Squares of squares, and the group of rational points on the circle

The purpose of this post is to describe a slightly different way of thinking about the existence – or otherwise – of a 3×3 magic square of squares. Of course it may not lead to any real progress, but it does at least suggest some natural weaker questions that may be more amenable. It follows on from part 1 and part 2.

John P Robertson gave, in his paper Magic squares of squares (Mathematics Magazine 69.4 (1996): 289-293), three different formulations of the problem:

Screen Shot 2016-08-02 at 19.51.30

To which we now add a fourth:

P4. Prove or disprove that there are two rational points (x_1, y_1) and (x_2, y_2) on the unit circle such that each is double another point, in the group of rational points on the unit circle, and such that the numbers y_1 + y_2 and y_1 - y_2 are also the y-coordinates of double points on the unit circle.

Let’s unpack that a bit. The group of rational points on the unit circle can be thought of as consisting of the complex numbers z = x+iy whose real and imaginary parts x and y are rational numbers with x²+y²=1. The group operation is complex multiplication.

Using the “line sweep” trick I described in part 2, the rational points on the unit circle can be parametrized by the rational numbers via the bijection:

\displaystyle t\mapsto \frac{t^2-1}{t^2+1} + \frac{2t}{t^2+1}i

(It is not coincidental that this is \bigl(\frac{t+i}{|t+i|}\bigr)^2, but that’s another story.)

Squaring this expression gives a parametrization of the double points on the unit circle:

\displaystyle t\mapsto \frac{t^4-6t^2+1}{(t^2+1)^2} + \frac{4(t^3-t)}{(t^2+1)^2}i

Now notice that the imaginary part of this expression is the common difference of an arithmetic progression of three squares:

\displaystyle \frac{(t^2-1-2t)^2}{(t^2+1)^2}, 1, \frac{(t^2-1+2t)^2}{(t^2+1)^2}

and that every arithmetic progression of three squares whose middle term is 1 is of this form. (This follows from the parametrization of arithmetic progressions of three squares that we saw in part 2.)

Recall from part 1 that a magic square can be rearranged into a 3×3 matrix where the rows are all arithmetic progressions with the same common difference, and the columns are all arithmetic progressions with the same common difference. If we divide all entries by the middle entry, the new middle entry is 1 and the magicality is retained. If the entries were all squares to start with, they still are.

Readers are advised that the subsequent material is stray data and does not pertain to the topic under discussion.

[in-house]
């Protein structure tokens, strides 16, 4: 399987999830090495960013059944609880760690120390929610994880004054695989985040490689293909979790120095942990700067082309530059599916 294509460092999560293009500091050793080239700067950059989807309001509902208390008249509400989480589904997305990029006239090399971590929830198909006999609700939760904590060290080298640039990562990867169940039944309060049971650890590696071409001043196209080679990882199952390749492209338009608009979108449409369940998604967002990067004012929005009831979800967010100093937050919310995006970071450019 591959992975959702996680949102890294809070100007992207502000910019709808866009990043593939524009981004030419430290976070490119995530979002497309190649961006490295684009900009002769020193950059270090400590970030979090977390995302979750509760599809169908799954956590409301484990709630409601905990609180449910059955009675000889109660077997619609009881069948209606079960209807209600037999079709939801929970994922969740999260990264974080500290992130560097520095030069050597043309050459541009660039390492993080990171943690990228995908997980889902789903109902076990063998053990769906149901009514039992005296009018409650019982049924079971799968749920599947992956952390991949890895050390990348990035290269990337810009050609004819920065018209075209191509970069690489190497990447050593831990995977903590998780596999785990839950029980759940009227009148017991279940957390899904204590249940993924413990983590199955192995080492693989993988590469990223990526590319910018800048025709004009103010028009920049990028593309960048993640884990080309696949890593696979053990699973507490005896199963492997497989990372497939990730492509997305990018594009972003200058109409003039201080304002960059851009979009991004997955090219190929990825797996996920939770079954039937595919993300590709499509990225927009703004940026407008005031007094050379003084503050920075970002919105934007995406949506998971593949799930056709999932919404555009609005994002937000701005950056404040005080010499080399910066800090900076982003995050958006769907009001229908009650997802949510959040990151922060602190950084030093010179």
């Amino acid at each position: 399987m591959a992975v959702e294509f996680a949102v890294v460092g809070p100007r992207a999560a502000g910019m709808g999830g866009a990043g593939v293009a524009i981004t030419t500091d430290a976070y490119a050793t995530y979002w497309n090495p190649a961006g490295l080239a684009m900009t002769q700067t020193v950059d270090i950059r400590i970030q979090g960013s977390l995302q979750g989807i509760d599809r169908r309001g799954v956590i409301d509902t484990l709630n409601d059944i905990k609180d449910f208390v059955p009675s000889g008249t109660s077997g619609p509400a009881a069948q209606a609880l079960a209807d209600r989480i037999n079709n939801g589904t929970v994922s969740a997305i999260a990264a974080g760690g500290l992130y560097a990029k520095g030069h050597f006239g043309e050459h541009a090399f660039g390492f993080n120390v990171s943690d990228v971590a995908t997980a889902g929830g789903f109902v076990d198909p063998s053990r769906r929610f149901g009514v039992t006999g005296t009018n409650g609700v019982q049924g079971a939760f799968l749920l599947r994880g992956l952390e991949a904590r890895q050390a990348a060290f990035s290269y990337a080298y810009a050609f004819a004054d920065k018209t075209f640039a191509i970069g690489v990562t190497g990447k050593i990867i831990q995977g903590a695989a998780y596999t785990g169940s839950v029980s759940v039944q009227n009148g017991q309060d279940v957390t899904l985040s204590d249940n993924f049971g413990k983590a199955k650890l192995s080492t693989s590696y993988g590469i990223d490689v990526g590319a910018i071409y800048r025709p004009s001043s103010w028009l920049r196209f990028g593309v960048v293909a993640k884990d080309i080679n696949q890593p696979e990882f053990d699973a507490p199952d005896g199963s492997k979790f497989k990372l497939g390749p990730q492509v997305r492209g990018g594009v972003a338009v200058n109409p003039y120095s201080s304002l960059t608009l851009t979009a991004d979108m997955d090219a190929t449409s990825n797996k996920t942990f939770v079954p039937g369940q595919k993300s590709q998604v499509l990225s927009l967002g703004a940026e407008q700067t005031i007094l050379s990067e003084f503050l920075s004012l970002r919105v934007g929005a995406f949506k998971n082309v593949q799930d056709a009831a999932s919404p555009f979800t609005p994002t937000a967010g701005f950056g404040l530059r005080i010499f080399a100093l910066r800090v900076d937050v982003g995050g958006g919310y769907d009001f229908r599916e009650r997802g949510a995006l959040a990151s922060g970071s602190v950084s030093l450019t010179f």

But now we have the situation described in P4 above. The central row is a three-term arithmetic progression of squares whose middle term is 1: let’s call its common difference a. The central column is also a three-term arithmetic progression of squares whose middle term is 1: let’s call its common difference b. Then the two diagonals are also three-term arithmetic progression of squares whose middle term is 1, with common differences a+b and ab respectively.

Weakenings

This naturally suggests several weaker questions, none of which I know the answer to. I suspect the first and last may be easier, since they don’t involve double points.

W1. Are there two rational points (x_1, y_1) and (x_2, y_2) on the unit circle such that the numbers y_1 + y_2 and y_1 - y_2 are also the y-coordinates of rational points on the unit circle, except where y_1 or y_2 is zero?

W2. Are there are three double points on the unit circle whose y-coordinates are in arithmetic progression, other than the trivial case where the middle point is on the x-axis?

W3. Are there two double points (x_1, y_1) and (x_2, y_2) on the unit circle such that y_1 + y_2 is also the y-coordinate of a double point on the unit circle?

W4. Are there three rational points on the unit circle whose y-coordinates are in arithmetic progression, where the common difference of this arithmetic progression is also the y-coordinate of a rational point on the unit circle, other than the trivial case where the middle point is on the x-axis?

Note that all of these would follow from the truth of P4. The arithmetic progression mentioned in W2 and W4 is (y_1-y_2, y_1, y_1+y_2).

More encouragingly, if any of these questions has a negative answer then we can conclude that there is no 3×3 magic square of squares.

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One Response to Squares of squares, and the group of rational points on the circle

  1. Pingback: Magic squares of squares: Part I | Bosker Blog

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